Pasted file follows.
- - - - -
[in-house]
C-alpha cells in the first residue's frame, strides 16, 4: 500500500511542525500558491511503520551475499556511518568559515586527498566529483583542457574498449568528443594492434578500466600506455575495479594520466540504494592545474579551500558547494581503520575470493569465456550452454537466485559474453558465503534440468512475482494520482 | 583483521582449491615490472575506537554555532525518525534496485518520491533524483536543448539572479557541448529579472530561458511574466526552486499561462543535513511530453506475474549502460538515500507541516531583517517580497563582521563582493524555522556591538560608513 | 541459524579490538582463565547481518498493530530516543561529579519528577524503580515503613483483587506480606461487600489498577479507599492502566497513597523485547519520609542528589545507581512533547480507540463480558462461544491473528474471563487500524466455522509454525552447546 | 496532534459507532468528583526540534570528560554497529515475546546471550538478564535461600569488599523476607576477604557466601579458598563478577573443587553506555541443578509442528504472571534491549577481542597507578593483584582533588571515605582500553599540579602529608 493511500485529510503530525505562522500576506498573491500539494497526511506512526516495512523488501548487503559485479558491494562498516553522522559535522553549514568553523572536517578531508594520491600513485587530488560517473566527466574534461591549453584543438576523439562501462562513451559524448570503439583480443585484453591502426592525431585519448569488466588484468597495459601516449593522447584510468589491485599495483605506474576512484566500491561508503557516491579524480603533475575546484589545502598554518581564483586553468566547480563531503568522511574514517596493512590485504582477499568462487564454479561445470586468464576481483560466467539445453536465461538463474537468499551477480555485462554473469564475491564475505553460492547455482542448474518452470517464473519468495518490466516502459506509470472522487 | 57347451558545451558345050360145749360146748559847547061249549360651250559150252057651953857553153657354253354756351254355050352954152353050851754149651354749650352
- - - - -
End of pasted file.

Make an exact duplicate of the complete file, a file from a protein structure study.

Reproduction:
[in-house]
C-alpha cells in the first residue's frame, strides 16, 4: 500500500511542525500558491511503520551475499556511518568559515586527498566529483583542457574498449568528443594492434578500466600506455575495479594520466540504494592545474579551500558547494581503520575470493569465456550452454537466485559474453558465503534440468512475482494520482 | 583483521582449491615490472575506537554555532525518525534496485518520491533524483536543448539572479557541448529579472530561458511574466526552486499561462543535513511530453506475474549502460538515500507541516531583517517580497563582521563582493524555522556591538560608513 | 541459524579490538582463565547481518498493530530516543561529579519528577524503580515503613483483587506480606461487600489498577479507599492502566497513597523485547519520609542528589545507581512533547480507540463480558462461544491473528474471563487500524466455522509454525552447546 | 496532534459507532468528583526540534570528560554497529515475546546471550538478564535461600569488599523476607576477604557466601579458598563478577573443587553506555541443578509442528504472571534491549577481542597507578593483584582533588571515605582500553599540579602529608 493511500485529510503530525505562522500576506498573491500539494497526511506512526516495512523488501548487503559485479558491494562498516553522522559535522553549514568553523572536517578531508594520491600513485587530488560517473566527466574534461591549453584543438576523439562501462562513451559524448570503439583480443585484453591502426592525431585519448569488466588484468597495459601516449593522447584510468589491485599495483605506474576512484566500491561508503557516491579524480603533475575546484589545502598554518581564483586553468566547480563531503568522511574514517596493512590485504582477499568462487564454479561445470586468464576481483560466467539445453536465461538463474537468499551477480555485462554473469564475491564475505553460492547455482542448474518452470517464473519468495518490466516502459506509470472522487 | 57347451558545451558345050360145749360146748559847547061249549360651250559150252057651953857553153657354253354756351254355050352954152353050851754149651354749650352